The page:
The research project was launched in mid-2016 jointly by development tool provider dSpace, tier-one supplier Denso Automotive Deutschland GmbH, RWTH Aachen University, and the University of Paderborn (North Rhine-Westphalia, Germany), and was funded by the European Regional Development Fund (ERDF). The aim of the project was to bundle multiple vehicle technology topics that had previously been considered independently of each other and thus tap new efficiency potential in the development of hybrid vehicles.
The tool chain developed in the project showed that the predictive control algorithms developed by RWTH Aachen University can achieve energy savings of up to 32 percent. In addition, it was possible to avoid downtimes at red traffic lights. Data from V2X communication (vehicle-to-everything) and from the cloud were used for energy-efficient journeys with as few traffic light stops as possible. The trips were carried out on a virtual circuit through the city of Paderborn. dSpace was the consortium leader of the research project.
In contrast to the previous control system for hybrid drives, which was primarily based on vehicle-internal information, Hy-Nets included data from V2X communication between individual vehicles or the traffic infrastructure. By taking this information into account, the project was able to identify new approaches to increasing efficiency. This included forward-looking energy management, new autonomous driving functions and communication between vehicles and traffic infrastructure. The digitalisation of mobility thus opens up promising new possibilities for reducing fuel consumption and emissions in all thematic areas, for example by designing future hybrid drives to meet the needs of the future.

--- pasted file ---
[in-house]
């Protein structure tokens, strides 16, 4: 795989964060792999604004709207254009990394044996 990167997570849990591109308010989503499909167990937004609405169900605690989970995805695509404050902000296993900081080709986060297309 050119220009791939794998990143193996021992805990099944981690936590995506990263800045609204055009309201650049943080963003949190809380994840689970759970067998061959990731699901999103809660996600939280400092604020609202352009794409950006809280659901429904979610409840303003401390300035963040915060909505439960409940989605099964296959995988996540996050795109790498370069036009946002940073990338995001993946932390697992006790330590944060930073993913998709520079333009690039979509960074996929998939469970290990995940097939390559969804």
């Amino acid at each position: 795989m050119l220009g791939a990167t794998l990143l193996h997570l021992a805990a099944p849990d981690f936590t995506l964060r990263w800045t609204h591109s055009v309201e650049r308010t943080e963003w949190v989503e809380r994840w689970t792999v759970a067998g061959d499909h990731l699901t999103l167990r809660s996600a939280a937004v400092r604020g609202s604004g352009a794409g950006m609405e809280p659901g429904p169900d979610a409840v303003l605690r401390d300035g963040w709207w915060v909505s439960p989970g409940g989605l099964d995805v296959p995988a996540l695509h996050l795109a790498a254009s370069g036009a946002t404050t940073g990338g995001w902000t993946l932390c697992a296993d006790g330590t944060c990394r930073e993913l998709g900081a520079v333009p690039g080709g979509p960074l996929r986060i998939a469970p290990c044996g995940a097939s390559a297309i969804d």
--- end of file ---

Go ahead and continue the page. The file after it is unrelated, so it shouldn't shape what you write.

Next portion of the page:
In order to investigate the interaction of real hardware and software of the hybrid drive with complex traffic scenarios, a combustion engine with an electric motor from Denso was set up as a prototype of a hybrid engine and installed in the test field of RWTH Aachen University. There, it was coupled with a powerful dSpace simulator, on which the vehicle model and the immediate vehicle environment of the hybrid vehicle are mapped in detail. The traffic flow and the entire V2X communication were simulated using the Veins simulator from the University of Paderborn. This made it possible to move the hybrid vehicle in complex simulated driving scenarios based on traffic data from the city of Paderborn and data from IGH for traffic signal control.
According to experts, the project shows that individual traffic can be made much more efficient and environmentally friendly by linking digital applications. With the resulting tool chain, more fuel-efficient hybrid drives can now be developed. In addition, the participants in the project were able to gain insights into how the traffic flow can be optimized by V2X connectivity of as many systems as possible.